Malogolowkin, M.H., Katzenstein, H.M., Meyers, R.L., Krailo, M.D., Rowland, J.M., Haas, J. and Finegold, M.J. (2011) Complete Surgical Resection Is Curative for Children with Hepatoblastoma with Pure Fetal Histology: A Report from the Children’s Oncology Group. Journal of Clinical Oncology, 29, 3301-3306.
 Perilongo, G., Shafford, E., Maibach, R., Aronson, D., Brugières, L., Brock, P., Childs, M., Czauderna, P., MacKinlay, G., Otte, J.B., Pritchard, J., Rondelli, R., Scopinaro, M., Staalman, C., Plaschkes, J. and International Society of Paediatric Oncology—SIOPEL 2 (2004) Risk-Adapted Treatment for Childhood Hepatoblastoma Final Report of the Second Study of the International Society of Paediatric Oncology—SIOPEL 2. European Journal of Cancer, 40, 411-421.
 Zsíros, J., Maibach, R., Shafford, E., Brugieres, L., Brock, P., Czauderna, P., Roebuck, D., Childs, M., Zimmermann, A., Laithier, V., Otte, J.-B., de Camargo, B., MacKinlay, G., Scopinaro, M., Aronson, D., Plaschkes, J. and Perilongo, G. (2010) Successful Treatment of Childhood High-Risk Hepatoblastoma with Dose-Intensive Multiagent Chemotherapy and Surgery: Final Results of the SIOPEL-3HR Study. Journal of Clinical Oncology, 28, 2584-2590.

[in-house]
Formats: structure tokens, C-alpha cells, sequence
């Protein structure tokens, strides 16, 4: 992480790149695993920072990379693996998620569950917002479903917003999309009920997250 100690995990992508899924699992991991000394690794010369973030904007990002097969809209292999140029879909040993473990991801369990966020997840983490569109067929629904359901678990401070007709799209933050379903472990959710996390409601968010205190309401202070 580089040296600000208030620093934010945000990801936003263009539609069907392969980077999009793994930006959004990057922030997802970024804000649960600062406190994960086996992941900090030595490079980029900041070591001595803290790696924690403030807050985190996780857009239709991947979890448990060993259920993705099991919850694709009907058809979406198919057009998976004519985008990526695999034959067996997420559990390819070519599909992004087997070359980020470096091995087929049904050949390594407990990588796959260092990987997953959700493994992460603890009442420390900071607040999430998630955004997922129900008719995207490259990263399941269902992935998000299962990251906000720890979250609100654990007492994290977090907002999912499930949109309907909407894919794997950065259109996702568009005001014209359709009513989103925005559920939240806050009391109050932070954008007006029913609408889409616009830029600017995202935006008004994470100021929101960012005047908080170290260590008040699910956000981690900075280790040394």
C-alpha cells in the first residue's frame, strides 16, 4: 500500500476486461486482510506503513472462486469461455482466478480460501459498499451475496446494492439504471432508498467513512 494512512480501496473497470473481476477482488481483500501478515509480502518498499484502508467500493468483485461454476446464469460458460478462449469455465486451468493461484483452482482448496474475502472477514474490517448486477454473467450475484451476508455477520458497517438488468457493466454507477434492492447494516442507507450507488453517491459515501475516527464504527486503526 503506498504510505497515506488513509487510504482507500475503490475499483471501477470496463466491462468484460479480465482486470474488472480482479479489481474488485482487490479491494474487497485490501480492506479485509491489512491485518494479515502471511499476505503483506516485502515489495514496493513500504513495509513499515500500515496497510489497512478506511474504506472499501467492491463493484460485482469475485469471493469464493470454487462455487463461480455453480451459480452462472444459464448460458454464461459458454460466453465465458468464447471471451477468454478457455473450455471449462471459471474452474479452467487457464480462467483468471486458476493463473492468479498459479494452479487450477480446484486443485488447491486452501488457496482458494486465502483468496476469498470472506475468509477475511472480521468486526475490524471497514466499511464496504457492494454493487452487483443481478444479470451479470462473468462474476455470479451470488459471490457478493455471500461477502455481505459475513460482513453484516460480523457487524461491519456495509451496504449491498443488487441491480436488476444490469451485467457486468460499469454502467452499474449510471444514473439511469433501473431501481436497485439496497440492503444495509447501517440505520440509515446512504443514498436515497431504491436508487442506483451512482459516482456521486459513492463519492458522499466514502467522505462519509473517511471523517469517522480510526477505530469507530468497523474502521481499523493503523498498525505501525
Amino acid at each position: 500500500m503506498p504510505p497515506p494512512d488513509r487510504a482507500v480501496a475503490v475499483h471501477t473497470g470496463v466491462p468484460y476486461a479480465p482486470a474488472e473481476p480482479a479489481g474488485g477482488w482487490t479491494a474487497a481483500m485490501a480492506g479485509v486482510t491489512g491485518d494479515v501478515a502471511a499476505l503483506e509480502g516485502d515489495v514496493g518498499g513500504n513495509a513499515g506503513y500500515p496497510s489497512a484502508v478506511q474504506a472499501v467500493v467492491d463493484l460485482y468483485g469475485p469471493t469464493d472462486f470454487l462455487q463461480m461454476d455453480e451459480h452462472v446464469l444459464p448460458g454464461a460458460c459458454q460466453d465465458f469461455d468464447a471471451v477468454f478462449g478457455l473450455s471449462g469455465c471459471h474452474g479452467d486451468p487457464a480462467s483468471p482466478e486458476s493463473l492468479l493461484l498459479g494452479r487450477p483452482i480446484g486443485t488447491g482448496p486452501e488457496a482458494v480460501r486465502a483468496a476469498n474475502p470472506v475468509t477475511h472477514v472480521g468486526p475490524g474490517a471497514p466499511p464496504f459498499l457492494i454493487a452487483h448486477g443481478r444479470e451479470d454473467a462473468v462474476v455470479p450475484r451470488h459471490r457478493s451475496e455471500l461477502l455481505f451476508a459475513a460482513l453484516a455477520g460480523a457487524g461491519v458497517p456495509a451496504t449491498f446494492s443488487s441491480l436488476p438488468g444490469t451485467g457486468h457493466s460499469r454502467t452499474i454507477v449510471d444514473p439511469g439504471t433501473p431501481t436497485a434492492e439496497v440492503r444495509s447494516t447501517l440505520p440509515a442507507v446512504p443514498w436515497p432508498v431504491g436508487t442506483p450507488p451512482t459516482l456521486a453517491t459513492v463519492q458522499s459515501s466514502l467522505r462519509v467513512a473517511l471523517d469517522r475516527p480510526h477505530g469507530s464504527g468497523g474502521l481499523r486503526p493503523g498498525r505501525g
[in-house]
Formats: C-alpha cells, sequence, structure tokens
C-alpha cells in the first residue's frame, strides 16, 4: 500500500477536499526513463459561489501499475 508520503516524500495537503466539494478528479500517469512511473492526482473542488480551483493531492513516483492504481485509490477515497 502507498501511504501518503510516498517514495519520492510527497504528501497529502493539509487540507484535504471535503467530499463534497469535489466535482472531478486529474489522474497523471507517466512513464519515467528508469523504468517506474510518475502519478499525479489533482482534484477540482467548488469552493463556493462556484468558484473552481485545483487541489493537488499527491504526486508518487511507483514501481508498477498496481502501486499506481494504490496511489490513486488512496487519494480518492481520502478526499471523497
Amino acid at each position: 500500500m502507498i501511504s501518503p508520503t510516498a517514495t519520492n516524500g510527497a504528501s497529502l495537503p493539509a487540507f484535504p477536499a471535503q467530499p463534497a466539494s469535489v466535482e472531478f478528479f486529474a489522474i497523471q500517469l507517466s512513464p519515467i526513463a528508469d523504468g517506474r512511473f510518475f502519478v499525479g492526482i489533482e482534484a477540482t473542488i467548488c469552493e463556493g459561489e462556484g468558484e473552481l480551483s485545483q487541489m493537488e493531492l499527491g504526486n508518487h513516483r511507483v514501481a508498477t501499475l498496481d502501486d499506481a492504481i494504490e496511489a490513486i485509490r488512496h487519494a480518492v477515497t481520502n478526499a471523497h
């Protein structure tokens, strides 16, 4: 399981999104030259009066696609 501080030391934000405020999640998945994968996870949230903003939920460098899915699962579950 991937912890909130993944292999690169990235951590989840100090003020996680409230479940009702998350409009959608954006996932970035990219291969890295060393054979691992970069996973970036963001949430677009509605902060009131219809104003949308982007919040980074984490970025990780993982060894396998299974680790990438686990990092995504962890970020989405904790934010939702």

Perilongo, G., Maibach, R., Shafford, E., Brugieres, L., Brock, P., Morland, B., de Camargo, B., Zsiros, J., Roebuck, D., Zimmermann, A., Aronson, D., Childs, M., Widing, E., Laithier, V., Plaschkes, J., Pritchard, J., Scopinaro, M., MacKinlay, G. and Czauderna, P. (2009) Cisplatin versus Cisplatin plus Doxorubicin for Standard-Risk Hepatoblastoma. The New England Journal of Medicine, 361, 1662-1670.